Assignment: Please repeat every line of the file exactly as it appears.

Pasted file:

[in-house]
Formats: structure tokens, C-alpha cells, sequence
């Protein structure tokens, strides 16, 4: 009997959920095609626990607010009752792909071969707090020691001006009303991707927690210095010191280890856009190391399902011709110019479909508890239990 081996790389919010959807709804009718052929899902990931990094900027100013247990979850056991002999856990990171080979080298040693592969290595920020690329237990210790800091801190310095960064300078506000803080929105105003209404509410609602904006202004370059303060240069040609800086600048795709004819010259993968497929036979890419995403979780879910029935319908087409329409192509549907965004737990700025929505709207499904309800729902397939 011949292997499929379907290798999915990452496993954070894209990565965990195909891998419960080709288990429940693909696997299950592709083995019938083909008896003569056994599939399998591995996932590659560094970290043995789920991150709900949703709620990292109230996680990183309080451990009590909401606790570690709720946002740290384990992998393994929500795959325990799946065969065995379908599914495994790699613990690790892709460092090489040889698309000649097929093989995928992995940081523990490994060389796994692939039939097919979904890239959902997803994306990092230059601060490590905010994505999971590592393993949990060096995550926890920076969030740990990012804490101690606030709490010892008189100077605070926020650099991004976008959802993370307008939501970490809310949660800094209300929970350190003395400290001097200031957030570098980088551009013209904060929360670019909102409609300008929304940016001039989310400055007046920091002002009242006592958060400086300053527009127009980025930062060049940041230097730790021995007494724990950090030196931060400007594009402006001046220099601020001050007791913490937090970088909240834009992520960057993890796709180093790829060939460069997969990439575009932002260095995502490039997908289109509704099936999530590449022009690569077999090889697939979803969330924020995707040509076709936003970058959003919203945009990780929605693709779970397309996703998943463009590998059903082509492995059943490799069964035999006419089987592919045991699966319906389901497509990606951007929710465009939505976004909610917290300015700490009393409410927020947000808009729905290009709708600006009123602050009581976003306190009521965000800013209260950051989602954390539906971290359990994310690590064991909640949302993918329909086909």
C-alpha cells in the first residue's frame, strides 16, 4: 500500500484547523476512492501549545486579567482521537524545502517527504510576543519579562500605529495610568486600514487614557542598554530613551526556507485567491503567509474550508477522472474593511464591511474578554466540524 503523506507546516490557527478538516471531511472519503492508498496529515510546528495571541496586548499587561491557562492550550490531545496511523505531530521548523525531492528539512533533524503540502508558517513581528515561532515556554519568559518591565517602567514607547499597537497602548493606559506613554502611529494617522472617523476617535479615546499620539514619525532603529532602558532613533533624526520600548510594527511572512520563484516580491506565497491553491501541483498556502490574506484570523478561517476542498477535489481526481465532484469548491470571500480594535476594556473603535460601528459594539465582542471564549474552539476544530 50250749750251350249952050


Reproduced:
[in-house]
Formats: structure tokens, C-alpha cells, sequence
């Protein structure tokens, strides 16, 4: 009997959920095609626990607010009752792909071969707090020691001006009303991707927690210095010191280890856009190391399902011709110019479909508890239990 081996790389919010959807709804009718052929899902990931990094900027100013247990979850056991002999856990990171080979080298040693592969290595920020690329237990210790800091801190310095960064300078506000803080929105105003209404509410609602904006202004370059303060240069040609800086600048795709004819010259993968497929036979890419995403979780879910029935319908087409329409192509549907965004737990700025929505709207499904309800729902397939 011949292997499929379907290798999915990452496993954070894209990565965990195909891998419960080709288990429940693909696997299950592709083995019938083909008896003569056994599939399998591995996932590659560094970290043995789920991150709900949703709620990292109230996680990183309080451990009590909401606790570690709720946002740290384990992998393994929500795959325990799946065969065995379908599914495994790699613990690790892709460092090489040889698309000649097929093989995928992995940081523990490994060389796994692939039939097919979904890239959902997803994306990092230059601060490590905010994505999971590592393993949990060096995550926890920076969030740990990012804490101690606030709490010892008189100077605070926020650099991004976008959802993370307008939501970490809310949660800094209300929970350190003395400290001097200031957030570098980088551009013209904060929360670019909102409609300008929304940016001039989310400055007046920091002002009242006592958060400086300053527009127009980025930062060049940041230097730790021995007494724990950090030196931060400007594009402006001046220099601020001050007791913490937090970088909240834009992520960057993890796709180093790829060939460069997969990439575009932002260095995502490039997908289109509704099936999530590449022009690569077999090889697939979803969330924020995707040509076709936003970058959003919203945009990780929605693709779970397309996703998943463009590998059903082509492995059943490799069964035999006419089987592919045991699966319906389901497509990606951007929710465009939505976004909610917290300015700490009393409410927020947000808009729905290009709708600006009123602050009581976003306190009521965000800013209260950051989602954390539906971290359990994310690590064991909640949302993918329909086909």
C-alpha cells in the first residue's frame, strides 16, 4: 500500500484547523476512492501549545486579567482521537524545502517527504510576543519579562500605529495610568486600514487614557542598554530613551526556507485567491503567509474550508477522472474593511464591511474578554466540524 503523506507546516490557527478538516471531511472519503492508498496529515510546528495571541496586548499587561491557562492550550490531545496511523505531530521548523525531492528539512533533524503540502508558517513581528515561532515556554519568559518591565517602567514607547499597537497602548493606559506613554502611529494617522472617523476617535479615546499620539514619525532603529532602558532613533533624526520600548510594527511572512520563484516580491506565497491553491501541483498556502490574506484570523478561517476542498477535489481526481465532484469548491470571500480594535476594556473603535460601528459594539465582542471564549474552539476544530 50250749750251350249952050